One of the cruftiest pieces of the Box Out rails app was file previews (for customer uploads and created graphics). Background jobs, backups, errors, and waiting are all bemoaned and later stupified (sorry I just watched Harry Potter) in this post.
The Needles: So prickly…
Here is a quick overview of the flow (so you can feel the pain):
- Our file uploads and created graphics go direct to AWS S3, but we needed previews for the images and movies so we could show them in the UI.
- Needing previews meant after the upload succeeded, we would enqueue a background job. The job would download the original file, resize it, and then upload the preview to S3.
- Needing a background job to generate previews meant that upload previews were not immediately available to show in the UI.
- Not being able to immediately show an upload preview meant each upload needed state (pending, processing, processed). State allowed us to show the upload with a progress bar, as we worked on generating the preview.
- We allow customers to upload many files at once. This meant uploading 100’s of files == 100’s of background jobs.
- 100’s of jobs per customer across all our customers could cause backups in our job system.
- Backups in our job system meant more time until an upload could be used in a graphic, which slowed customers down.
- Many uploads with progress bars stuck because jobs were backed up could also cause confusion and more support requests. Customers wondered why their uploads were still processing.
Shall I go on? I shall…
I’d like a new preview size please…
Let’s say we wanted a new file preview with different dimensions. Well, when you have millions of uploads, that means some combination of a rake task and background jobs to re-download all those original files and generate that new version, which is painful enough we NEVER did it. It also takes a while.
Oh the errors…
The flow above? That is painful for the customer, but also it assumes everything works every time. Guess what? It doesn’t. Shocker! Sometimes imagemagick would fail to process an image. Sometimes FFMPEG didn’t want to extract a preview frame.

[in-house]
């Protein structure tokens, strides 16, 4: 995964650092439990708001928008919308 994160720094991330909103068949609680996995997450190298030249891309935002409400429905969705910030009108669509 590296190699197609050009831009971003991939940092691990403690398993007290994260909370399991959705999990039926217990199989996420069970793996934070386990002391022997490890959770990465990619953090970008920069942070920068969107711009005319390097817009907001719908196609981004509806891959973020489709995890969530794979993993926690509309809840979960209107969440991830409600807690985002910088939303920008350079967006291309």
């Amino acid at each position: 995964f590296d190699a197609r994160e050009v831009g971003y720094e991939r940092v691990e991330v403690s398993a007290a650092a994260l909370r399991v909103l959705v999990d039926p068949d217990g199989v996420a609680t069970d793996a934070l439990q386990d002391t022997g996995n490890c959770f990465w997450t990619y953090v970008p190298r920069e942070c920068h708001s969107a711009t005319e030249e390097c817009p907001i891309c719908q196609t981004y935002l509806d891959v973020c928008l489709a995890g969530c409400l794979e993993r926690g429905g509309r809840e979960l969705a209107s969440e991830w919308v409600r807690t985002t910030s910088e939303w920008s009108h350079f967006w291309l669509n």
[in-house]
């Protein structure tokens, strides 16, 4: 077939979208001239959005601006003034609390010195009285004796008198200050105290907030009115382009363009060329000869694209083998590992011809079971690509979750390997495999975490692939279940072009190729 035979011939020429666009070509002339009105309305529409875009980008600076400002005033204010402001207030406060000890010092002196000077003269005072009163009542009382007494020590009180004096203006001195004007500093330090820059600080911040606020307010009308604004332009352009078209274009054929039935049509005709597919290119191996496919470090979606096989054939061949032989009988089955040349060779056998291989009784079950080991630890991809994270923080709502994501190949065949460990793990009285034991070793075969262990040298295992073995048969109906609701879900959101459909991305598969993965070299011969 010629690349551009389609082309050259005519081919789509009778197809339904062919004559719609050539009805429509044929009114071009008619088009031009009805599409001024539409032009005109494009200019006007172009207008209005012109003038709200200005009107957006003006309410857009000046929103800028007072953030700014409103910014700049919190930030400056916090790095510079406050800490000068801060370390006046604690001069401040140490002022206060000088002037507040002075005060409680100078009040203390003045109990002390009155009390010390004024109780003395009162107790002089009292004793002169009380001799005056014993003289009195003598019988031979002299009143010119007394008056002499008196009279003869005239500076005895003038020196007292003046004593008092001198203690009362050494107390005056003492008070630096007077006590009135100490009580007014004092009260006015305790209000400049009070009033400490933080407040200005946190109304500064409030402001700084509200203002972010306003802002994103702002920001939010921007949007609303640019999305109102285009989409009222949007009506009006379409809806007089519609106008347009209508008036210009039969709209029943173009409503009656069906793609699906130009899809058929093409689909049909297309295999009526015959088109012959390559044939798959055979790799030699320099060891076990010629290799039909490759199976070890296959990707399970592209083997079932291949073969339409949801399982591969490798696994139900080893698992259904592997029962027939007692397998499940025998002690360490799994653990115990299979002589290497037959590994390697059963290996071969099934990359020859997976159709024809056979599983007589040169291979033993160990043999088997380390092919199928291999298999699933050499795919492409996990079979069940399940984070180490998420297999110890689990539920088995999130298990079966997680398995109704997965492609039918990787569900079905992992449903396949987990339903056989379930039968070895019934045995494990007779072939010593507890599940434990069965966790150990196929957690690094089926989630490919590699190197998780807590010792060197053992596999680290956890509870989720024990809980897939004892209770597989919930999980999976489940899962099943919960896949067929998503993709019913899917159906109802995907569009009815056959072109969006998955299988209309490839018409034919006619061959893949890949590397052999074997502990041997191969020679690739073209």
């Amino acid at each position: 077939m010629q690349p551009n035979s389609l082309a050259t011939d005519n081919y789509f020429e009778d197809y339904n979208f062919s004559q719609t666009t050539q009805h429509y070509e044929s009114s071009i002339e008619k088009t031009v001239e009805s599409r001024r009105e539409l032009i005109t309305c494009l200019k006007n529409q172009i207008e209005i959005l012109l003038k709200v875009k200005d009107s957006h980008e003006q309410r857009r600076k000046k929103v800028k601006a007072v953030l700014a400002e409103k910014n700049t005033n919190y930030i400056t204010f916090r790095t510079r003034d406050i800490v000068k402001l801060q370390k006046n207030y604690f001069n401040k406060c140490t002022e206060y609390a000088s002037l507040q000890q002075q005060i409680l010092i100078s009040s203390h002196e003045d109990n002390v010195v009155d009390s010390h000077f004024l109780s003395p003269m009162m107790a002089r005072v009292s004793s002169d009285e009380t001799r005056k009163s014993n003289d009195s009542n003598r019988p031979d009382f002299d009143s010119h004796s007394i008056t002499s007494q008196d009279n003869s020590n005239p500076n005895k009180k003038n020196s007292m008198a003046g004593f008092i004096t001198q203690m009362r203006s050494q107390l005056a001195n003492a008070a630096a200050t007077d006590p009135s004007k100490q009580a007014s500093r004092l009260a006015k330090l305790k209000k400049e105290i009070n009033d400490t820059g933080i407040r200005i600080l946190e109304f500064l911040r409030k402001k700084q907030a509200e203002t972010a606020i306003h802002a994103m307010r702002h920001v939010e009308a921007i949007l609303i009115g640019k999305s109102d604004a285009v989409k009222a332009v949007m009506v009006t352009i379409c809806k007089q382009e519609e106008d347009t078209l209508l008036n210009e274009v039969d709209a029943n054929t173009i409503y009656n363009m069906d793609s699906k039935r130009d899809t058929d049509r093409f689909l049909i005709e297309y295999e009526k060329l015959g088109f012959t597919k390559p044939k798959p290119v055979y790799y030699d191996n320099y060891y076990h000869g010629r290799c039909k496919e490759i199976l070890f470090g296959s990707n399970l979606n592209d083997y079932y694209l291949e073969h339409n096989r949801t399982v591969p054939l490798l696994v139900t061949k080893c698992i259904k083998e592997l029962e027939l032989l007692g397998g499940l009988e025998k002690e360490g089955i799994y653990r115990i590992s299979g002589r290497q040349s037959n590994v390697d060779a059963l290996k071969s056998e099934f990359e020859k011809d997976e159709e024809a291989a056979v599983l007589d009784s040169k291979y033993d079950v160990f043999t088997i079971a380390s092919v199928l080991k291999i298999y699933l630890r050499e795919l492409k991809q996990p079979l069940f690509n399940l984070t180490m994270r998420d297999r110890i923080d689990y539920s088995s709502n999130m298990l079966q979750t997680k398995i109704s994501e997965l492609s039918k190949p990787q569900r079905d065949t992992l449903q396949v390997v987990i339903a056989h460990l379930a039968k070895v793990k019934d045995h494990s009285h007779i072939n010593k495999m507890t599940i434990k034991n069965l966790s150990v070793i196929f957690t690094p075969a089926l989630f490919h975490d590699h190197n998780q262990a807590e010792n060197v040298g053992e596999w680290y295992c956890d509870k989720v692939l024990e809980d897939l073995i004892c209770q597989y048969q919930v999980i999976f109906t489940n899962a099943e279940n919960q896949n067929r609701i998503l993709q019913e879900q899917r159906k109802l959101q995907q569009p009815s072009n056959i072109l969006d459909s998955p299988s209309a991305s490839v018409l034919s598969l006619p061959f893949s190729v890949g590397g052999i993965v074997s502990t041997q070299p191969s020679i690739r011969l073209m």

Generally, these errors filled up our error tracker with stuff that usually we couldn’t do anything about. Sure, we could ignore them or discard them, but that didn’t feel great. They were real problems real customers were having.
The Hope: Have cake, will eat…
In early March, Steve and I talked about moving to resizing images on demand. We saw Cloudfront had edge lambda and thought it might be cool to resize at the CDN layer, but we had also read about problems with that route so we stalled on it.
Again, we are both lazy in the best way, so when things feel too hard we punt them down the road.
Tis silly, but they had a “Deploy to Heroku” button (see here) on the GitHub repo. That button, plus the impressive documentation site is what finally tipped the scales for me (heroku, sentry, new relic, and other services supported out of the box).
Giggles and Snorts
Anyway, I clicked the button, deployed the OSS version and hooked up the imgproxy.rb ruby gem in my app in under an hour.
Seeing that first image scale to whatever I wanted by manipulating a URL was a powerful drug. I quickly text the URL to Steve. We both giggled and snorted.
Ok, maybe only I giggled and snorted, but I’m pretty sure he at least giggled.
Then, we noticed that the Pro (paid) version supported MP4 previews. Whoa! We reached out to the Evil crew and did a quick zoom with them.
A day later we shipped them boat loads of gold (just kidding it was very affordable) and had access to docker images (which I learned are super easy to deploy).
Within a few weeks, we had switched over all of our upload, template, and graphic previews to Imgproxy Pro.
Doing so resulted in the removal of hundreds of lines of code while also enabling new functionality.
The New Flow
From a customer standpoint, changing to imgproxy was huge. You remember the flow I mentioned above? Of course, how could you forget.
Well, that flow now is:
- Upload file.